Historical Albion Michigan
By Frank Passic

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Any photos not otherwise credited are from the personal collection of Frank Passic, Albion Historian.


Morning Star, October 20, 1996, pg. 4

In the Sunday, September 29, 1996 issue of the Detroit News, page 4-A, there was an article by Robin McKie of the London Observer entitled, “For Darwin, Psychics were Species Mankind Could Live Without.” The gist of the article was that Charles Darwin hated psychics and detested spiritualists. Darwin apparently launched an anti-psychic campaign, assisted by his son George, the biologist Thomas Huxley and Huxley’s assistant, Edwain Lankester.

Why am I writing about this in this column? Toward the end of the article, it mentions an article by science historian Richard Milner, published in a recent issue of Scientific American, where it mentions that Huxley, George Darwin, and Lankester attended séances to expose them. The article further mentions that in April, 1876, Lankester (later the director of London’s Natural History Museum) successfully exposed Henry Slade, who was famous world-wide for his slate writings which supposedly gave messages from his dead wife from the “other side.”

For those who are familiar with Albion history, Slade (1835-1905) was from Albion, and is buried in Riverside Cemetery. At one time he was worth $1 million as a result of the money he earned form his powers. In his 1908 “Biographical Sketches,” Dr. Elmore Palmer, who knew Slade, wrote, “When he was a mere child of 8 or 10 years old, he seemed possessed of strange powers and manifestations. When he was only 18years of age he could stand five feet from a table and cause it to tip over by a wave of his hand. He could hold his hand a few inches from the cottage organ and cause it to rise from the floor.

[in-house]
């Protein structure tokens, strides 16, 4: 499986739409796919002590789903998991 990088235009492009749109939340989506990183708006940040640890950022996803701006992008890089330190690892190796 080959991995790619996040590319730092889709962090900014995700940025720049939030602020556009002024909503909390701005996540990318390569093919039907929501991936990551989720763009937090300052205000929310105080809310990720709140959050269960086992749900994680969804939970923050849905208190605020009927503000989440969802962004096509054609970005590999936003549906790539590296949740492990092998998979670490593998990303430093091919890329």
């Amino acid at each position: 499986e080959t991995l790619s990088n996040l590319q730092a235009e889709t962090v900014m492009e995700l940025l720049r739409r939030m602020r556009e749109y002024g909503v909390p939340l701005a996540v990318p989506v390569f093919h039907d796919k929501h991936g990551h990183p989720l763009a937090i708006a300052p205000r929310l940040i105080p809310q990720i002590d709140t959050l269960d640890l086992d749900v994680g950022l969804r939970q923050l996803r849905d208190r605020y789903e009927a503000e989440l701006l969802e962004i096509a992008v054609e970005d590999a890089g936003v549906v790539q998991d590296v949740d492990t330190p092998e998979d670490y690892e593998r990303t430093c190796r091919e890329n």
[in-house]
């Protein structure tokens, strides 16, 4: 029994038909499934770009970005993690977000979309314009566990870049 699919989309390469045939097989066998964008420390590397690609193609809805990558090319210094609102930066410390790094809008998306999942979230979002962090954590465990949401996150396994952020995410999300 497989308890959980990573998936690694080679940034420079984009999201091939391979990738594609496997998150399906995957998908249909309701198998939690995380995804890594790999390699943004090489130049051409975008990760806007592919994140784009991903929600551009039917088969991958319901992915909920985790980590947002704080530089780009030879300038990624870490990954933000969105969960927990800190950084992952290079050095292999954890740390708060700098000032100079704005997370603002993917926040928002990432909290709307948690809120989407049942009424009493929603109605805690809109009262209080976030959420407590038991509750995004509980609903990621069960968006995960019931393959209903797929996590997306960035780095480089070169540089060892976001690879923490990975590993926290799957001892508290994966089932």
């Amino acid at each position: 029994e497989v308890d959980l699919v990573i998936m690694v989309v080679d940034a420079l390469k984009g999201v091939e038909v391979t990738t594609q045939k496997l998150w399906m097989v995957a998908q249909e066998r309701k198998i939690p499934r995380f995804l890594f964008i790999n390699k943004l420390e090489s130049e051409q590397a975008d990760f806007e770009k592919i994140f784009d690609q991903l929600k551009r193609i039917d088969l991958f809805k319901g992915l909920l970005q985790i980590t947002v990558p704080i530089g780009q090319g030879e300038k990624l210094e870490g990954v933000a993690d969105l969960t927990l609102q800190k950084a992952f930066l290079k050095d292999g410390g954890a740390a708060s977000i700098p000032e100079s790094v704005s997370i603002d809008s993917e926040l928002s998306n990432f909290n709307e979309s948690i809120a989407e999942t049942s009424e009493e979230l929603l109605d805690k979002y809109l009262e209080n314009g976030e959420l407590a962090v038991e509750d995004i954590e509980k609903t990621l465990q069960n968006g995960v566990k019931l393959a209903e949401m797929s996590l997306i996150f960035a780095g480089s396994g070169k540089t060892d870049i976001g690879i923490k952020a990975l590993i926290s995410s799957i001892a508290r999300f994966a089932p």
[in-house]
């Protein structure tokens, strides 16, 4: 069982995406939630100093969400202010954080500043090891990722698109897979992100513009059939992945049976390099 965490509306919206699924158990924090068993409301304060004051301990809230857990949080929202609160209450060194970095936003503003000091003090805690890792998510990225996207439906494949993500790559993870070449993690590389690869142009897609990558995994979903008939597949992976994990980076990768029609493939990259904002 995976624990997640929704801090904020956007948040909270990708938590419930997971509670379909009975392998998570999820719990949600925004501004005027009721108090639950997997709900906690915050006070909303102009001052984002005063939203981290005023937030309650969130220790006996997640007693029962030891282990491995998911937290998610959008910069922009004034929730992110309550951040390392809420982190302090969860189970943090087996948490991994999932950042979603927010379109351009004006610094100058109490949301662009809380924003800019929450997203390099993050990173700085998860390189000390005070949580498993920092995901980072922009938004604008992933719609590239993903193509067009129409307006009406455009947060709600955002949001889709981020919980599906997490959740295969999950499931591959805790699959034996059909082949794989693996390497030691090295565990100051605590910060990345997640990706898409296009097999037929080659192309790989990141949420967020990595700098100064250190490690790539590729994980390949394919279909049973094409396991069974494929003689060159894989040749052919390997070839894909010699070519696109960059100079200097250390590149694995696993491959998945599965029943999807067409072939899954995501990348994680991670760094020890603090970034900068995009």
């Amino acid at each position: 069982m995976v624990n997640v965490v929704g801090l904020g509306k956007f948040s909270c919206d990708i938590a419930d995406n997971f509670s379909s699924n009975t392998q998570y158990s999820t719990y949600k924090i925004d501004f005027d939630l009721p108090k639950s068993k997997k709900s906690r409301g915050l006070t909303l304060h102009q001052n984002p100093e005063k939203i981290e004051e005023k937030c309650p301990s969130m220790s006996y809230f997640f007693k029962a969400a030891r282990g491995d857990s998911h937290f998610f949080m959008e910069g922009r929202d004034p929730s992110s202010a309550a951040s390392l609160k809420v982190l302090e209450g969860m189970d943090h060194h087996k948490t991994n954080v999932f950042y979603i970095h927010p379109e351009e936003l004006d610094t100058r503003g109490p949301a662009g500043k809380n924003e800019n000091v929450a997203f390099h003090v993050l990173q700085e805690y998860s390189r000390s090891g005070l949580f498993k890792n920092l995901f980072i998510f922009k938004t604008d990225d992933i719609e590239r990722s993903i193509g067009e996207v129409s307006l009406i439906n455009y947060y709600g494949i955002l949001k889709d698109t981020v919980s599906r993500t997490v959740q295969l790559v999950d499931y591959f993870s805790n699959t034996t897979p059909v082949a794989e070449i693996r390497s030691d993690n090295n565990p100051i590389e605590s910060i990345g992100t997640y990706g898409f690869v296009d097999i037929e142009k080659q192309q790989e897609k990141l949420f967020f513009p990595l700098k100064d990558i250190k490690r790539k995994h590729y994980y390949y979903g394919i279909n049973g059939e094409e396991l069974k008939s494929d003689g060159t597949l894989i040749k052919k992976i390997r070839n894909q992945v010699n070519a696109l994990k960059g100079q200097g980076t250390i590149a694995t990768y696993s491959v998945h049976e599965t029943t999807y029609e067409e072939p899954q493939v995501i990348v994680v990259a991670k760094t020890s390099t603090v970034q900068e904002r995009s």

If you want to know more about Slade, you may wish to obtain a copy of Dr. Elmore Palmer’s “Biographical Sketches” at the Albion Chamber of Commerce. A great story to read during the month of October. From our Historical Notebook this week we present a photograph of Henry Slade, the world’s most famous slate writing medium, and his tombstone in Riverside Cemetery. You may wish to obtain a copy of the Scientific American and read the article by Richard Milner.

Henry Slade


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